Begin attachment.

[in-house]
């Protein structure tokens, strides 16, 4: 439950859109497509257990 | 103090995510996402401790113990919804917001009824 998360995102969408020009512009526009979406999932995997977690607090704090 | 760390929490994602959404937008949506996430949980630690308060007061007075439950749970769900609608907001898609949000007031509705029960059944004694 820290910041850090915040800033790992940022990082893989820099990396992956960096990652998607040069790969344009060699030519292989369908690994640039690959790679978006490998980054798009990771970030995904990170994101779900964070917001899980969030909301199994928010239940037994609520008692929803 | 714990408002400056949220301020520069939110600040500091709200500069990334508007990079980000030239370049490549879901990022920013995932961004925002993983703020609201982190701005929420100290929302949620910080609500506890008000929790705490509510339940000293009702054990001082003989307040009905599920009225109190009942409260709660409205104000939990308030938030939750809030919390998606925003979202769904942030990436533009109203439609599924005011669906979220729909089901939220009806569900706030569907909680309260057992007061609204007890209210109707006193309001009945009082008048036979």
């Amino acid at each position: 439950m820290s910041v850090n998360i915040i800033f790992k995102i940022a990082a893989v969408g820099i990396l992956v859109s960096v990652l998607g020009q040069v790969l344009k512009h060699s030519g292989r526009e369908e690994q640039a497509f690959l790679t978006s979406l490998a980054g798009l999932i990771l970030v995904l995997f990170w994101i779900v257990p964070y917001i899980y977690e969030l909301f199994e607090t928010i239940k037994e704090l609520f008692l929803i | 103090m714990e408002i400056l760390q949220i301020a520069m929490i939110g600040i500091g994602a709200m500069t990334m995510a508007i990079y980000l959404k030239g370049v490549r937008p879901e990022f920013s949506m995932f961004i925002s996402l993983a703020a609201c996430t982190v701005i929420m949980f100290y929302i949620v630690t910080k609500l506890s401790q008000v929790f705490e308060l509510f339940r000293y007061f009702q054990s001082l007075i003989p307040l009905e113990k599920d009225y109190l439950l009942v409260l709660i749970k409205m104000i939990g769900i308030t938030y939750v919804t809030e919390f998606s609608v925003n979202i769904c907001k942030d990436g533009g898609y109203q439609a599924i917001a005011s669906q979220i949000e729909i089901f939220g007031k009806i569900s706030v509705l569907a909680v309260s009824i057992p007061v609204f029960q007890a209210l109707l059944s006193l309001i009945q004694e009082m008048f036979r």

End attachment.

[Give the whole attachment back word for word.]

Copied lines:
[in-house]
């Protein structure tokens, strides 16, 4: 439950859109497509257990 | 103090995510996402401790113990919804917001009824 998360995102969408020009512009526009979406999932995997977690607090704090 | 760390929490994602959404937008949506996430949980630690308060007061007075439950749970769900609608907001898609949000007031509705029960059944004694 820290910041850090915040800033790992940022990082893989820099990396992956960096990652998607040069790969344009060699030519292989369908690994640039690959790679978006490998980054798009990771970030995904990170994101779900964070917001899980969030909301199994928010239940037994609520008692929803 | 714990408002400056949220301020520069939110600040500091709200500069990334508007990079980000030239370049490549879901990022920013995932961004925002993983703020609201982190701005929420100290929302949620910080609500506890008000929790705490509510339940000293009702054990001082003989307040009905599920009225109190009942409260709660409205104000939990308030938030939750809030919390998606925003979202769904942030990436533009109203439609599924005011669906979220729909089901939220009806569900706030569907909680309260057992007061609204007890209210109707006193309001009945009082008048036979």
């Amino acid at each position: 439950m820290s910041v850090n998360i915040i800033f790992k995102i940022a990082a893989v969408g820099i990396l992956v859109s960096v990652l998607g020009q040069v790969l344009k512009h060699s030519g292989r526009e369908e690994q640039a497509f690959l790679t978006s979406l490998a980054g798009l999932i990771l970030v995904l995997f990170w994101i779900v257990p964070y917001i899980y977690e969030l909301f199994e607090t928010i239940k037994e704090l609520f008692l929803i | 103090m714990e408002i400056l760390q949220i301020a520069m929490i939110g600040i500091g994602a709200m500069t990334m995510a508007i990079y980000l959404k030239g370049v490549r937008p879901e990022f920013s949506m995932f961004i925002s996402l993983a703020a609201c996430t982190v701005i929420m949980f100290y929302i949620v630690t910080k609500l506890s401790q008000v929790f705490e308060l509510f339940r000293y007061f009702q054990s001082l007075i003989p307040l009905e113990k599920d009225y109190l439950l009942v409260l709660i749970k409205m104000i939990g769900i308030t938030y939750v919804t809030e919390f998606s609608v925003n979202i769904c907001k942030d990436g533009g898609y109203q439609a599924i917001a005011s669906q979220i949000e729909i089901f939220g007031k009806i569900s706030v509705l569907a909680v309260s009824i057992p007061v609204f029960q007890a209210l109707l059944s006193l309001i009945q004694e009082m008048f036979r």